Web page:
Fossil fuel companies and fossil fuel-backed organizations claim to support New York’s climate goals while lobbying to water down and block climate action.
In testimony to the Climate Action Council and in public statements, corporations and their lobbying groups have made statements such as “We are committed to New York’s success in the energy transition” (National Grid), “We all share the goal of reduced emissions” (National Fuel), and “We recognize and respect the ambitious carbon reduction and renewable energy deployment targets set by the CLCPA” (Business Council of New York State).
These claims of support for decarbonizing New York’s economy are belied by these companies’ ongoing multi- year, multi-million dollar campaign to block climate mitigation efforts in the state legislature and in the Climate Action Council, including the creation of the New Yorkers for Affordable Energy astroturf group, lobbying against climate bills in the legislature, and campaign donations to politicians of both major political parties.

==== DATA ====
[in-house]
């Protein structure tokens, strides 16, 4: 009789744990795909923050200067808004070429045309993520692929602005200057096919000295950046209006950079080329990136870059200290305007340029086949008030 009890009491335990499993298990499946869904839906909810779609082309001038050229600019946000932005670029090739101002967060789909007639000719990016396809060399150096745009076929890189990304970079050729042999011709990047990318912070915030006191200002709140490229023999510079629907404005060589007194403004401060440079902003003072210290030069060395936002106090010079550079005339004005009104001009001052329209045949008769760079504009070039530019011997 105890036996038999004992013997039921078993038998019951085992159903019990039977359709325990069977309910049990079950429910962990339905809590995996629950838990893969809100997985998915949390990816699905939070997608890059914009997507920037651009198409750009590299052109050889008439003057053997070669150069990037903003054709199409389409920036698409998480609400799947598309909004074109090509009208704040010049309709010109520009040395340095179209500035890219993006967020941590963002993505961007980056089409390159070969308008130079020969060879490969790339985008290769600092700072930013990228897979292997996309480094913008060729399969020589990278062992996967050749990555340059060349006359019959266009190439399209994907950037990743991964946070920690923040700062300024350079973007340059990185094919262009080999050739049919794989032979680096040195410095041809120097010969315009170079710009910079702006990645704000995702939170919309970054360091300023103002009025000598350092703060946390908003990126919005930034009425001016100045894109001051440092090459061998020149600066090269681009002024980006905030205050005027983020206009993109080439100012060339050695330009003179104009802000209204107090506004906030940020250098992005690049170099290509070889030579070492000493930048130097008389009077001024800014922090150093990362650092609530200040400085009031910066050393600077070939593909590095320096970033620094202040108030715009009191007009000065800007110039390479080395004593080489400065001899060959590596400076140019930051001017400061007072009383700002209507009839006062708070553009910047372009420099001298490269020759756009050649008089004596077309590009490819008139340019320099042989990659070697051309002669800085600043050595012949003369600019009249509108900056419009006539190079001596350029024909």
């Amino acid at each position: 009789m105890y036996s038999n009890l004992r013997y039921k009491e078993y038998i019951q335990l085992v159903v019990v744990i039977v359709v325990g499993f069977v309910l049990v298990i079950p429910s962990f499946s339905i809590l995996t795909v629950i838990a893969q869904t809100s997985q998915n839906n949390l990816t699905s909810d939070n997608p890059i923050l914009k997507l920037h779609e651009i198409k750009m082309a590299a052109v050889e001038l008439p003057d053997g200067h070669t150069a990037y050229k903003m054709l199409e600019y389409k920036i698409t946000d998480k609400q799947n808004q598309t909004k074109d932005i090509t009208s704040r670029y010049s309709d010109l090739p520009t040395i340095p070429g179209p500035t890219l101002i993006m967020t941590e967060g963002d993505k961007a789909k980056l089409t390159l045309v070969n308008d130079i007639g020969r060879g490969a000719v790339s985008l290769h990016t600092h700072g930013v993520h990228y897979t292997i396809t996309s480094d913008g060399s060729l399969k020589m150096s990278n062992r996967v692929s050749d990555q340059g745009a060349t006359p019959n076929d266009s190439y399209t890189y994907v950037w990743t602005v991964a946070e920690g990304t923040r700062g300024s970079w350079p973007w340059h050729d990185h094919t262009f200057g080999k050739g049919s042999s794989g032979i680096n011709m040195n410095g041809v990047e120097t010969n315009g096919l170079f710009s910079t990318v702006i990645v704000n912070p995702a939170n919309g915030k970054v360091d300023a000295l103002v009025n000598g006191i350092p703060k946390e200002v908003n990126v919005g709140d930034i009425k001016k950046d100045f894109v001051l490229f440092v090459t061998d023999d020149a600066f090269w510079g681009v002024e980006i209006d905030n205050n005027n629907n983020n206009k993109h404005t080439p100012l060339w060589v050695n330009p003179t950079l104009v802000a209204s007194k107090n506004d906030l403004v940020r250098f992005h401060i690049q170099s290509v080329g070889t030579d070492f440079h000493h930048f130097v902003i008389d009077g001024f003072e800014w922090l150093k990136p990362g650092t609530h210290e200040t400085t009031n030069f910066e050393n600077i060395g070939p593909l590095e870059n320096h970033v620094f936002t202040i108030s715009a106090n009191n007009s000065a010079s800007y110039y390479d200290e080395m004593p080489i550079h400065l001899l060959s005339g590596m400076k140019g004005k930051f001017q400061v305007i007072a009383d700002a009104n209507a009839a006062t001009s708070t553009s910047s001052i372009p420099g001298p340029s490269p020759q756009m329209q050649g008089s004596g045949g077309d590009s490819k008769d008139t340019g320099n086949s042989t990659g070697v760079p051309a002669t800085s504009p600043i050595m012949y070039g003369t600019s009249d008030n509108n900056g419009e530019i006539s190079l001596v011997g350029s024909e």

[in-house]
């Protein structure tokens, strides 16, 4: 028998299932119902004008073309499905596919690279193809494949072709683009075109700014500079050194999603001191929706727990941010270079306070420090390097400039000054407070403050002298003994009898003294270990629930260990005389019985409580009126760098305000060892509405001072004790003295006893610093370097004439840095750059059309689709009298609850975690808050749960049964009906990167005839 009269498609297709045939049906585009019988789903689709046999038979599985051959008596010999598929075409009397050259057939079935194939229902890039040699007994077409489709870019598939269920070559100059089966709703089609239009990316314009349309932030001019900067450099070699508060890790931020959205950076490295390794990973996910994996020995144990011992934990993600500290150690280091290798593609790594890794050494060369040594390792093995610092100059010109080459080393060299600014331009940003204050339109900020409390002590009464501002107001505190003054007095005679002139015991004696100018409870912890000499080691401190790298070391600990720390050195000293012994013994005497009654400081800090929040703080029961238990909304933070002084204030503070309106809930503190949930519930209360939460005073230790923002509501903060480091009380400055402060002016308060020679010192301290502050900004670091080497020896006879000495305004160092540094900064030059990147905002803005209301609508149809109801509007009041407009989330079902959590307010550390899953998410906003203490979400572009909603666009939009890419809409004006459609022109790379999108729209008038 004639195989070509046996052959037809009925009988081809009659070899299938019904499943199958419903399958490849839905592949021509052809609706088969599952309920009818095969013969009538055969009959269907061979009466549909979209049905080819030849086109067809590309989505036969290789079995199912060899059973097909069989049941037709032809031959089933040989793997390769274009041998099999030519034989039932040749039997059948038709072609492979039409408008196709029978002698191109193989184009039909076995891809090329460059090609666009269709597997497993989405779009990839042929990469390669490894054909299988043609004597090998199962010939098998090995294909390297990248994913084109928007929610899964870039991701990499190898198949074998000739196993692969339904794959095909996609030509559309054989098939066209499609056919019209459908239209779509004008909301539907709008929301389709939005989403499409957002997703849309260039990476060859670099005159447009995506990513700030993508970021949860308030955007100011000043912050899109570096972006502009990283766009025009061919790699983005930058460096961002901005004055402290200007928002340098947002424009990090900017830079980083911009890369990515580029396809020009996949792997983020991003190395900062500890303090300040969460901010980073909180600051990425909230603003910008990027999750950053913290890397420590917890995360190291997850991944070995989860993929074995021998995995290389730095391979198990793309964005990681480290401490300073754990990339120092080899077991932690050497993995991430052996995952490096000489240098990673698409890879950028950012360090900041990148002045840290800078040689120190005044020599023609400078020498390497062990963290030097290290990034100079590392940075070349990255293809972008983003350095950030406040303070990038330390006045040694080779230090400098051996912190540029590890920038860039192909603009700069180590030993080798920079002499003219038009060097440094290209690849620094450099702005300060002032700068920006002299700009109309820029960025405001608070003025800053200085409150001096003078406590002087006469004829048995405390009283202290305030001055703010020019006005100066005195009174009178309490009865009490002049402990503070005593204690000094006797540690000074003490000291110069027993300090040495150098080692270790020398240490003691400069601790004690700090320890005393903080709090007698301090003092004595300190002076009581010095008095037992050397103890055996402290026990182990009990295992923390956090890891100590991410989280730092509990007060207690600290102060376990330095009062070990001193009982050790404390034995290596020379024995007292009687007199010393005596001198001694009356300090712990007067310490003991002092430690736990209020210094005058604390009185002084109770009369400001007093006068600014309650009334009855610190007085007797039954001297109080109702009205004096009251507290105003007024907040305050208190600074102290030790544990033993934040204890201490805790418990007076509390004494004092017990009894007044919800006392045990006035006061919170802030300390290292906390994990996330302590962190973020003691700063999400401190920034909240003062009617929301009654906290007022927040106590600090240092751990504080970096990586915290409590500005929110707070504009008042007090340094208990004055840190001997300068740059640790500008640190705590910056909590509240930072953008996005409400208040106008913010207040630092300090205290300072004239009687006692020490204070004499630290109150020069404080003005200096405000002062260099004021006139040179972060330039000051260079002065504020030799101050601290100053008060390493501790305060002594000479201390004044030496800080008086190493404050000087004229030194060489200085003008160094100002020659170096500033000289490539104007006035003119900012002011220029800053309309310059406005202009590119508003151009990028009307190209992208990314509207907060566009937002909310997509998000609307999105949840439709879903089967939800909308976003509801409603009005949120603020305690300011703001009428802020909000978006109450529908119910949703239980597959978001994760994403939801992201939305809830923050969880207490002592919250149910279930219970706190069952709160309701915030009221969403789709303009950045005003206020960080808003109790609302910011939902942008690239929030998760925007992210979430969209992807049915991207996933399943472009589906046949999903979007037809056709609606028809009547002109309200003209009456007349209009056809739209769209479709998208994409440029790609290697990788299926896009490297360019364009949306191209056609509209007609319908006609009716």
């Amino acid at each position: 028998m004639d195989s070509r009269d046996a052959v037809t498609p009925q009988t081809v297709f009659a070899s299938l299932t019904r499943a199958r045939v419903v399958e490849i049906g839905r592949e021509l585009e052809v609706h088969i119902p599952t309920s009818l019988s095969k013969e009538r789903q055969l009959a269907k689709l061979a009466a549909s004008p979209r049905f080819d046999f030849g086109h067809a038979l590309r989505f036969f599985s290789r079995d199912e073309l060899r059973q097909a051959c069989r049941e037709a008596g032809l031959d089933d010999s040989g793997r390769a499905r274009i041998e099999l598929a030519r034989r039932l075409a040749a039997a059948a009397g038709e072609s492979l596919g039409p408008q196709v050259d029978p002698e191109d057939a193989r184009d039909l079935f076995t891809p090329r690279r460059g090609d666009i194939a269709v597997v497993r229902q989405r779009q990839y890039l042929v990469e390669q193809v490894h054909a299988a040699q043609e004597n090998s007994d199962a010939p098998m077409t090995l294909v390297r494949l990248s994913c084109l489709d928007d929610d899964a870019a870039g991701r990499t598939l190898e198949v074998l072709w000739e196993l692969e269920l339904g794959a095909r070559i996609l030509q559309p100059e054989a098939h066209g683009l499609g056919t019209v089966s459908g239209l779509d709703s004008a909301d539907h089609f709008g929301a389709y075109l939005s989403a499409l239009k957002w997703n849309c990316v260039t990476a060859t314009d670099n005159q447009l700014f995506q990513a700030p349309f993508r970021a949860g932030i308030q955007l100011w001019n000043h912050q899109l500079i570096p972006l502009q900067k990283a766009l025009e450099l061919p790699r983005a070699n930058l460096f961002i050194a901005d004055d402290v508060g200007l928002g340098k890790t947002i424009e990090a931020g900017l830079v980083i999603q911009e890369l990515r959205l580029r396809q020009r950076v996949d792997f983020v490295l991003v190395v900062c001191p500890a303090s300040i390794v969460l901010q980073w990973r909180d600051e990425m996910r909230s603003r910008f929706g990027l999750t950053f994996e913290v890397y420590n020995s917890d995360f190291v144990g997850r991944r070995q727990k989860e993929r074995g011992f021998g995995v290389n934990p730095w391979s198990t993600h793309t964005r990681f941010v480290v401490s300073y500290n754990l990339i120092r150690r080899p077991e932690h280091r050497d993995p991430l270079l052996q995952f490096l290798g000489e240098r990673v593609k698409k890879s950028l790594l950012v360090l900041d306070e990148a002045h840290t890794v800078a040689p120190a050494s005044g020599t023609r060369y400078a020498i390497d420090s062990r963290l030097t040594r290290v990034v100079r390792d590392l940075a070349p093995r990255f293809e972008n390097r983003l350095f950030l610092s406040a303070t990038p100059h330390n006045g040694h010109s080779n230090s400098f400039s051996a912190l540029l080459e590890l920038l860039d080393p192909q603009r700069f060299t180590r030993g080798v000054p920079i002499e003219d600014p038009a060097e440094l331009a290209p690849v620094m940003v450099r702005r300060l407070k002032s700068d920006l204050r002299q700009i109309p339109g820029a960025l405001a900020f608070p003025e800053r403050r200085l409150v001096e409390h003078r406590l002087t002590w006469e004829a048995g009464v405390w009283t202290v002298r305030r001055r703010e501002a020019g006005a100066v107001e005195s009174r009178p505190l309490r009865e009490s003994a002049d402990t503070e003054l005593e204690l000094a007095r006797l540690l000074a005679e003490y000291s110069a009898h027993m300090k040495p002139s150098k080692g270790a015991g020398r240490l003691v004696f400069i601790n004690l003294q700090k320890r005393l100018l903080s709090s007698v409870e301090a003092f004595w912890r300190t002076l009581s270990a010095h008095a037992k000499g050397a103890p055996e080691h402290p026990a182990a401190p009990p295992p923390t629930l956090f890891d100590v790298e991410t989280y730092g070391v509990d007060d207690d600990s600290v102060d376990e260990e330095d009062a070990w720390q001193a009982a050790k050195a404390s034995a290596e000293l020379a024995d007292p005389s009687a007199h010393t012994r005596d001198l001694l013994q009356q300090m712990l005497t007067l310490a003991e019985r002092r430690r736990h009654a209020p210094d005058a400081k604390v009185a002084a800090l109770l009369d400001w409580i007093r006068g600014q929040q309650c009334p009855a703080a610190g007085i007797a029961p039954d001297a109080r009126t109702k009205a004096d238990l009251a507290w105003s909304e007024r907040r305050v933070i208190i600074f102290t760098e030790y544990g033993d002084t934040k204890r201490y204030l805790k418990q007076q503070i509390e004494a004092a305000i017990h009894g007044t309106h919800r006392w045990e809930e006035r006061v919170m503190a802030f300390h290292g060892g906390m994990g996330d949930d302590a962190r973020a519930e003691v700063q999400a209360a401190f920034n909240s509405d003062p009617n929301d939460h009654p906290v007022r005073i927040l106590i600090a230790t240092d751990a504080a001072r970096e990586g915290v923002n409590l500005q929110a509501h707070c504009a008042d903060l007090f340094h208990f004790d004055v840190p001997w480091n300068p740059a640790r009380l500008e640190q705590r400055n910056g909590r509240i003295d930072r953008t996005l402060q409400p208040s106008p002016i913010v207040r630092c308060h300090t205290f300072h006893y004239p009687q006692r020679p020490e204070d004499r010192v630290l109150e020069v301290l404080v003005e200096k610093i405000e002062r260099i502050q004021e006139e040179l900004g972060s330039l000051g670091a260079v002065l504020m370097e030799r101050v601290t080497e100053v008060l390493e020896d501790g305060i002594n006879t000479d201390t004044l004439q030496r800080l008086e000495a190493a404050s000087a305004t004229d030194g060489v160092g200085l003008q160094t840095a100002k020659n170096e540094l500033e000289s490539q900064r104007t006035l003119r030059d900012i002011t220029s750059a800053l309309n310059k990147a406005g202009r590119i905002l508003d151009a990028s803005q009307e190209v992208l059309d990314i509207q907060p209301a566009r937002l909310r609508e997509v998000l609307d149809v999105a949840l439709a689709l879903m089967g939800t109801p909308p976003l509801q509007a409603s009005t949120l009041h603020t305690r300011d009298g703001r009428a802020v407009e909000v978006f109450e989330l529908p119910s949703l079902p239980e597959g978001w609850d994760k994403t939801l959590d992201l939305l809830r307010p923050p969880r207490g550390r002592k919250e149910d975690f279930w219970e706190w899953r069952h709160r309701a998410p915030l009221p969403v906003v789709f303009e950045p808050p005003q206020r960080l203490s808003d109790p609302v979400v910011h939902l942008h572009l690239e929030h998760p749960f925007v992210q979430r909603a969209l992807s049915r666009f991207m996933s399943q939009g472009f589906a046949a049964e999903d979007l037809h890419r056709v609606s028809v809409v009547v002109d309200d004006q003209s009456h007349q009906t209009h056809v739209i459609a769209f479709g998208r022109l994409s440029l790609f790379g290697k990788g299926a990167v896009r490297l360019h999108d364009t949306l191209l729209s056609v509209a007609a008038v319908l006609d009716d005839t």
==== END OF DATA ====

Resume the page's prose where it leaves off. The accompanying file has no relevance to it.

Ten fossil fuel corporations and lobbying groups have spent more than $15.5 million on lobbying since 2016 and more than $1.4 million on campaign donations as they pursue their efforts to hamper climate action.
We analyzed lobbying and campaign expenditures by ten key backers of New Yorkers for Affordable Energy: National Fuel, National Grid, Consolidated Edison, Avangrid, Millennium Pipeline, American Petroleum Institute, Independent Power Producers of New York, Energy Coalition New York, the Business Council of New York State, and the Buffalo Niagara Partnership.